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Geography 499: Renamed and Retooled

The long-standing Geography 499 course is a required capstone experience for all majors. Recently, it has been renamed and retooled in light of the department’s goals of enhancing the public impact of a geographic education and the professional readiness of our students.

Now carrying the moniker, Practicing Geography, the course engages students in discussions, readings, and hands-on activities that encourage them to think about what they can do with their geography major and the professional skills and approaches necessary to convert the major into a job and a career. Geography 499 students learn how to network, search for internships and job openings, participate in professional conferences, explain and pitch geography to a potential employer and the general public, design effective resumes and cover letters, participate in mock job interviews, and sensitize themselves to the practical ethics of geography and GIS.

A major foundation idea to this course is there is not just one way of practicing geography and there are any number of ways in which graduates can have an impact in the world, whether through the academy, the private or business sector, a public agency or government organization, the nonprofit sphere and community organizing, or working outside of geography in allied fields. Instruction in the revamped Geography 499, carried out thus far by Professors Derek Alderman and Solange Munoz, stresses the success of students in the workplace is not only of importance to them in terms of livelihood, but also in protecting the long-term sustainability and viability of geography as field of study and real world application of science.

All of the activities in Geography 499 lead to students producing a professional portfolio with examples from previous courses where they applied geographic skills, technologies, and theories to analyze issues or problems. Students are asked to carry out an original research project and present the results of that analysis in their portfolio. While the portfolio is meant to be a demonstration piece majors can share with potential employers at job fairs or interviews, it also doubles as a form of program assessment for the Department of Geography—a way of evaluating the effectiveness in preparing students for graduation.

The portfolios also allow for identifying areas where students have a deficiency of skills, which can then be addressed in the future within geography courses leading up to 499. With the recent approval of the Tennessee Higher Education Commission, this assessment of portfolios has replaced the senior exit exams traditionally taken by graduating students in the Department of Geography. Portfolio-based teaching and learning is relatively new to UT geography, but it is a well-established method used in many disciplines to assess students’ learning and encouraging them to think critically about their own education, skill development, and professional preparation.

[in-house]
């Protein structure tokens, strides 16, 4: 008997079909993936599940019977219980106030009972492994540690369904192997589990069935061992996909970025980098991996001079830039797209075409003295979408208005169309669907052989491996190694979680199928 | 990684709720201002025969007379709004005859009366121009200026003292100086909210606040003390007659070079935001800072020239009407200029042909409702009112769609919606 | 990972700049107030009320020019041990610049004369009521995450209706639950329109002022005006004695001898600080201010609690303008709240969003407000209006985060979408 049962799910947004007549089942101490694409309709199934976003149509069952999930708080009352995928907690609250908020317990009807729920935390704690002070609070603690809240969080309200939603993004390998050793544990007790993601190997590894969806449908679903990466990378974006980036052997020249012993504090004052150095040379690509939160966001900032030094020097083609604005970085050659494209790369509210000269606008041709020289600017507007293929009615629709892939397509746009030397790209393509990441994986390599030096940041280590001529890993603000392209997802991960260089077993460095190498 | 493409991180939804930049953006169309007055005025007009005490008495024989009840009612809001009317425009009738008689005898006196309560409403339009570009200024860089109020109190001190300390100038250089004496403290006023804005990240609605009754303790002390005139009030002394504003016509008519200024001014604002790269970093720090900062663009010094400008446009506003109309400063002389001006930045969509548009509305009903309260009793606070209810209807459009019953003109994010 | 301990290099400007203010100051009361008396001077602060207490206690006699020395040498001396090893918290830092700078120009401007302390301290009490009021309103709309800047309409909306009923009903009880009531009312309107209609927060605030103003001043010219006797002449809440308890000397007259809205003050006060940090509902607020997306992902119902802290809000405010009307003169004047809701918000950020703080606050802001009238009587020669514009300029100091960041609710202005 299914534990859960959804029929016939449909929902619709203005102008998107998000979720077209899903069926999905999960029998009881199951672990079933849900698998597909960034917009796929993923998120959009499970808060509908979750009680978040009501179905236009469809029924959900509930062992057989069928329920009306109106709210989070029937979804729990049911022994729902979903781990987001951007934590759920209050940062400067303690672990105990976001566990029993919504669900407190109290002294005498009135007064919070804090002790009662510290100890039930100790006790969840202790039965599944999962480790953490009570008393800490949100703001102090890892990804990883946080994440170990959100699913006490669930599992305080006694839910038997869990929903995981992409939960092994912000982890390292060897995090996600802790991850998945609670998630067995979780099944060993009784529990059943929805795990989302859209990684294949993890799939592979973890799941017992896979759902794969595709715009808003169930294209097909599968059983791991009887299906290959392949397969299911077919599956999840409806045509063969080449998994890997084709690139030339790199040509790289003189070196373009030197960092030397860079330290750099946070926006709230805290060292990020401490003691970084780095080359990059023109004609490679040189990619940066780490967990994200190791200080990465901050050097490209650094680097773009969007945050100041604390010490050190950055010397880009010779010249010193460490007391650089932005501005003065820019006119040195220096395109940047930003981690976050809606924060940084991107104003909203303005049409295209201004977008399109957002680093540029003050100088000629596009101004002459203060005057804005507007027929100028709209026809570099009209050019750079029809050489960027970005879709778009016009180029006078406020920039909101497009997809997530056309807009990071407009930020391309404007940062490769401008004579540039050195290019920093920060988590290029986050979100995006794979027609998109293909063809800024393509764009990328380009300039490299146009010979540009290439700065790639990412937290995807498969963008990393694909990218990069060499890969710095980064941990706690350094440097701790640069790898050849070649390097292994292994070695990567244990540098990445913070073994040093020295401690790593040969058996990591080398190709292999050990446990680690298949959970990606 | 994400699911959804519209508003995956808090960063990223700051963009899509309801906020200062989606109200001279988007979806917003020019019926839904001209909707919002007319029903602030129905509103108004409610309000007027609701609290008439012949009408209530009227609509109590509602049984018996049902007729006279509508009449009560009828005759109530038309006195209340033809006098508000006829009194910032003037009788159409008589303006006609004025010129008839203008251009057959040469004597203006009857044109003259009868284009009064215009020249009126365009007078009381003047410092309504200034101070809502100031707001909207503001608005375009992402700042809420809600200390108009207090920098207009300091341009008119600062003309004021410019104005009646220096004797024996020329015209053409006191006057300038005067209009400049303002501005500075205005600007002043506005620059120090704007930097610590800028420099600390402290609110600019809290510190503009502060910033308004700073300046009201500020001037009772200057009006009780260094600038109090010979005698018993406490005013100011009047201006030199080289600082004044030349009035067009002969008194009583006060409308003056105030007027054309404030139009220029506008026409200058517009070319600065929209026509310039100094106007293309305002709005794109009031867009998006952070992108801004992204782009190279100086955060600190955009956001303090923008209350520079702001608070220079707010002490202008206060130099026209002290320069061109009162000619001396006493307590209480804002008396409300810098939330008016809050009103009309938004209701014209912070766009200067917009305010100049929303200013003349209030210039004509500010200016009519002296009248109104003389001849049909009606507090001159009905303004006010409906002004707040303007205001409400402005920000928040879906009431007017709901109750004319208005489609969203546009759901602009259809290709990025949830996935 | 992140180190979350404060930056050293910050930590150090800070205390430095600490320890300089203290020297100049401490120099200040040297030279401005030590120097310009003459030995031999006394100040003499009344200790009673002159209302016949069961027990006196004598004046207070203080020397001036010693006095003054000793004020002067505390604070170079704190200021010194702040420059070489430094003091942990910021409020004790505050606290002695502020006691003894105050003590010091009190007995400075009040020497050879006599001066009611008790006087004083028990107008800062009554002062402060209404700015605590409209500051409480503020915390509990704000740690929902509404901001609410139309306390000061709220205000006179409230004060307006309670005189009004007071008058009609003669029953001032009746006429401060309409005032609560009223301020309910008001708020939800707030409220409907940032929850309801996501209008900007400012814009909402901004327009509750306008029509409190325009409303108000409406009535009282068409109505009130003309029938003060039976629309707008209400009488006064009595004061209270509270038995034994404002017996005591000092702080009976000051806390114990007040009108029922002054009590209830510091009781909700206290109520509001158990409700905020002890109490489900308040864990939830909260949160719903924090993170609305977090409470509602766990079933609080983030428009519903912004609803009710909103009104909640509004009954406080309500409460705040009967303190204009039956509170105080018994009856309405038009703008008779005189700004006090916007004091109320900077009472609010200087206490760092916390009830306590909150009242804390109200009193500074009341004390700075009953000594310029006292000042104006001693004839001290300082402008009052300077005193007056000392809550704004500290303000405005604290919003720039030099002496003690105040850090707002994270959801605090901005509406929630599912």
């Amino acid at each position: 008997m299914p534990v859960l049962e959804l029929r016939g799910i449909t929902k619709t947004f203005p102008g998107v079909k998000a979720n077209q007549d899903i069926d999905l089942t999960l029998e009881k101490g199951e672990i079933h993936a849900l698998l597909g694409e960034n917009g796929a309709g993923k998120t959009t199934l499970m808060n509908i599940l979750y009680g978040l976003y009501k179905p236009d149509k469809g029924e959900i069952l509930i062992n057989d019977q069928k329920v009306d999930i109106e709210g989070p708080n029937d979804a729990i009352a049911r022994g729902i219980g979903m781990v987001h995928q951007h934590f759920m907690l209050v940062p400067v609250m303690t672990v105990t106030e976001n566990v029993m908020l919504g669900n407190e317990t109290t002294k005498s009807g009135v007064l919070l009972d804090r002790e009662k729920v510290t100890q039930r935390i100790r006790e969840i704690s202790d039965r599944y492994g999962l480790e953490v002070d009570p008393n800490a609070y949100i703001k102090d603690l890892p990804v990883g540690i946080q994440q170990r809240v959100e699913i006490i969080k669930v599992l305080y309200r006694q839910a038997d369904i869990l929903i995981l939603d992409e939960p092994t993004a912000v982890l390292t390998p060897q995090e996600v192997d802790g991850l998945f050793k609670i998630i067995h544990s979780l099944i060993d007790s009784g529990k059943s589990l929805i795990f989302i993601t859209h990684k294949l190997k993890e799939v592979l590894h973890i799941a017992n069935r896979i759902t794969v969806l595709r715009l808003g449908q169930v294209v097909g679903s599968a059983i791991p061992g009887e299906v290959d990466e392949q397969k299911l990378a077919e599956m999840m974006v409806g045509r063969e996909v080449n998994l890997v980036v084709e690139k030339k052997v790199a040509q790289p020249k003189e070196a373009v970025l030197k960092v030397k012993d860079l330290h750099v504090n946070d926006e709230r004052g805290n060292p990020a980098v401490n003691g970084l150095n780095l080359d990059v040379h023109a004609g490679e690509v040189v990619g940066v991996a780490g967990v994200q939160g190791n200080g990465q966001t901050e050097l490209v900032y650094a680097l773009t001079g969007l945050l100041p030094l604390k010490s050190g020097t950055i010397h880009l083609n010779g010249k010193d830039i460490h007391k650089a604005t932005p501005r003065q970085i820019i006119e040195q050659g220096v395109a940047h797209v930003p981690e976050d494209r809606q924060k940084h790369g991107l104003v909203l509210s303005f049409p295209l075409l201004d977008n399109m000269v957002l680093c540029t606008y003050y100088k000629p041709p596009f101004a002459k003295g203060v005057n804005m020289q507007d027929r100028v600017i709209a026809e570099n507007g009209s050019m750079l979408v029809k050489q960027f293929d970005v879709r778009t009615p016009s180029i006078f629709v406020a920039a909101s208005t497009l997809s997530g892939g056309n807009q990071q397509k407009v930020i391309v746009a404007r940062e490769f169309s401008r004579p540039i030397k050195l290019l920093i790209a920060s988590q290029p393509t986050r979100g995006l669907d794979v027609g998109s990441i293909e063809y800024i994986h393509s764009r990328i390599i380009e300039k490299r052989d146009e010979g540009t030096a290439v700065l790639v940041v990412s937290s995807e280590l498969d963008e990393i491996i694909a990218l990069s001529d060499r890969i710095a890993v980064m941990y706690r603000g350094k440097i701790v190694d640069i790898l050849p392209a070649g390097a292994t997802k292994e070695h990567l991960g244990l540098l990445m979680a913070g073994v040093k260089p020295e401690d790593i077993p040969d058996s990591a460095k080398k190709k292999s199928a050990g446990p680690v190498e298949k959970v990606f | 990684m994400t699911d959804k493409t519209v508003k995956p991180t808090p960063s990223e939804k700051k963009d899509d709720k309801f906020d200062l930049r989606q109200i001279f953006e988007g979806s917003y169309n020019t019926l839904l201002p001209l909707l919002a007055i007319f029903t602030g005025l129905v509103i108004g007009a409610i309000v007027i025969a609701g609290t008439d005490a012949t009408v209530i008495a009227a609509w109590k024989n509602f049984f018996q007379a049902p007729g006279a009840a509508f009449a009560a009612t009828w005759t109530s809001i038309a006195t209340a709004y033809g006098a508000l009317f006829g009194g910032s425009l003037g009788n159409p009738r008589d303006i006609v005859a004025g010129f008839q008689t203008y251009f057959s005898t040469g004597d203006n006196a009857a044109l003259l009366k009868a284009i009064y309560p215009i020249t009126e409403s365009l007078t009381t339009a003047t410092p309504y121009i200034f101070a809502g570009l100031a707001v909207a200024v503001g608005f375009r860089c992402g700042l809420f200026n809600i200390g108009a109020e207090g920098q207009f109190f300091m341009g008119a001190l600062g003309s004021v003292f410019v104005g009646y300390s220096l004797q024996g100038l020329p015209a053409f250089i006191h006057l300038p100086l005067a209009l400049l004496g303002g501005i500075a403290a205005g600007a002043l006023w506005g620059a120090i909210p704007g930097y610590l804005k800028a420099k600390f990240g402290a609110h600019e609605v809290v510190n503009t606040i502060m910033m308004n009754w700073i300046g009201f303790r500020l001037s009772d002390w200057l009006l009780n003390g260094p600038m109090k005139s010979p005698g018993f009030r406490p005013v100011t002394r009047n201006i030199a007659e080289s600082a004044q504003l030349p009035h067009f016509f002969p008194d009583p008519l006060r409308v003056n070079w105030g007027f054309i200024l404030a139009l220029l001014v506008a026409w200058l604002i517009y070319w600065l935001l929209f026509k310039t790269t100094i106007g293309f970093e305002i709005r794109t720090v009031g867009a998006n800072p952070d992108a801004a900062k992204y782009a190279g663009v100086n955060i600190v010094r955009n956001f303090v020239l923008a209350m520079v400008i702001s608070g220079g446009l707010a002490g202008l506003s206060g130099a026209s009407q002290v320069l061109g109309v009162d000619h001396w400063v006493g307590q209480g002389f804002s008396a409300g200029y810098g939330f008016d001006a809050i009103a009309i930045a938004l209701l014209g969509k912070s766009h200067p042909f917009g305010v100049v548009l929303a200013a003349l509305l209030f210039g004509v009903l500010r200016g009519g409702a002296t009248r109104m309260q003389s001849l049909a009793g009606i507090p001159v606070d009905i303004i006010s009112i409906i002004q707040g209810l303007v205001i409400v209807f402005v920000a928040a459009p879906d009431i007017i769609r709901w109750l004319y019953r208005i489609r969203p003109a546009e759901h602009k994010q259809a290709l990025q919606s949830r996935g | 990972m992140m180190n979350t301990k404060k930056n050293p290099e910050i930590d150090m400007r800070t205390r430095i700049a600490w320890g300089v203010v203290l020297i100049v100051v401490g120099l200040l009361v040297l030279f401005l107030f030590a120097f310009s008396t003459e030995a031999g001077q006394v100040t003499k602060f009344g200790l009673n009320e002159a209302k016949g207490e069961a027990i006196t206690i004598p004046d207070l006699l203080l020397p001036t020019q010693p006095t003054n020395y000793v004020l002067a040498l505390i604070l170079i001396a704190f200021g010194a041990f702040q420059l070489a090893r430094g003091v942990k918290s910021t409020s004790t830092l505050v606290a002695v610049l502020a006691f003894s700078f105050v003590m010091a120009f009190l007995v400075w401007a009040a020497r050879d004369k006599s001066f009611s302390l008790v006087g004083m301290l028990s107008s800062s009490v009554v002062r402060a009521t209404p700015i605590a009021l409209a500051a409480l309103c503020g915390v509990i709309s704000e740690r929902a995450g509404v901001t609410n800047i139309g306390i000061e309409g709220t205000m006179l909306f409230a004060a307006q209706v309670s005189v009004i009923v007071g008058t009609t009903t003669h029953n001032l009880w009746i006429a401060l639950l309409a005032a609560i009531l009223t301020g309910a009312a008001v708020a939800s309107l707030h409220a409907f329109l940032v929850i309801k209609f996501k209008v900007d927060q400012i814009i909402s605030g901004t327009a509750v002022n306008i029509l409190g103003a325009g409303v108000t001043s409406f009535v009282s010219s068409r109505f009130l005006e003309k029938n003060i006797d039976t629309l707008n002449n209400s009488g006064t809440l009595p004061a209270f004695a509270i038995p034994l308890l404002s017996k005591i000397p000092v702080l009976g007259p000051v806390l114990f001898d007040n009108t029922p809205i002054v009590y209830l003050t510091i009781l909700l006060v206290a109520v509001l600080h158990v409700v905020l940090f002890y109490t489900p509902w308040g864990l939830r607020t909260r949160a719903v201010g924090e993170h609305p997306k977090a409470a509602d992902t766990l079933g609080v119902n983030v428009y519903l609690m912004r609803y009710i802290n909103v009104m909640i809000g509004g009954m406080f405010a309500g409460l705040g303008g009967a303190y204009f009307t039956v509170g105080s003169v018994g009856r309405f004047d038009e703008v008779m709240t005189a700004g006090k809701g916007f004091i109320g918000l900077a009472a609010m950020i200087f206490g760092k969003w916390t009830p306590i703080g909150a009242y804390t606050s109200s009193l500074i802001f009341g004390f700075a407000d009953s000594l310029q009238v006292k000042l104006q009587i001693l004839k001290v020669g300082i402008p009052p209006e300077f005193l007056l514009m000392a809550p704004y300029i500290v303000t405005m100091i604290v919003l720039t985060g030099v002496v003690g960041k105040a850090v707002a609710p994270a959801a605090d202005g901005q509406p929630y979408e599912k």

Student response to the revamped Geography 499 has been positive, with many of them giving the department and instructors high marks for taking such an active interest in helping them identify career goals and intellectual passions and developing successful strategies for proceeding through the wider professional world.

Quotes provided by students
“Geography 499 with Dr. Alderman was the most valuable class of my undergraduate career. During this jam-packed course, I polished my resume, put together a professional portfolio, and discussed different careers in geography. My biggest take away, however, was Dr. Alderman’s emphasis on passion, specifically how to hone in on passion and effectively express it to others. I find myself drawing upon Dr. Alderman’s keen insights as I begin to cultivate a successful, happy career. I am currently applying for a 2019 Fulbright grant and often recount the professional and transferable skills I learned in 499 to strengthen my proposal.”
-Ellie Eggink

“Geography 499 provided me with a greater understanding that geography is not just a single theoretical academic subject, but a dynamic way of thinking that helps people better understand the planet on which they live. I am grateful to Dr. Alderman for providing this context through meaningful class discussions and reflective exercises. This course equipped me with the ability to succinctly articulate the value of geographic study and the unique perspective/way of thinking I can bring to a job as a geographer. The exercises and discussions prompted me to take stock of what I’d accomplished so far in my academic career and forced me to think deeply about both my immediate and long-term post-graduation development. Personally, the course reinforced my passion for geography as a broad academic discipline, along with my own specific area of research. I am happy to be pursuing my master’s degree here at the University of Tennessee. I can honestly say my experiences in Geography 499 played an important role in this decision.”
-Jacob Cecil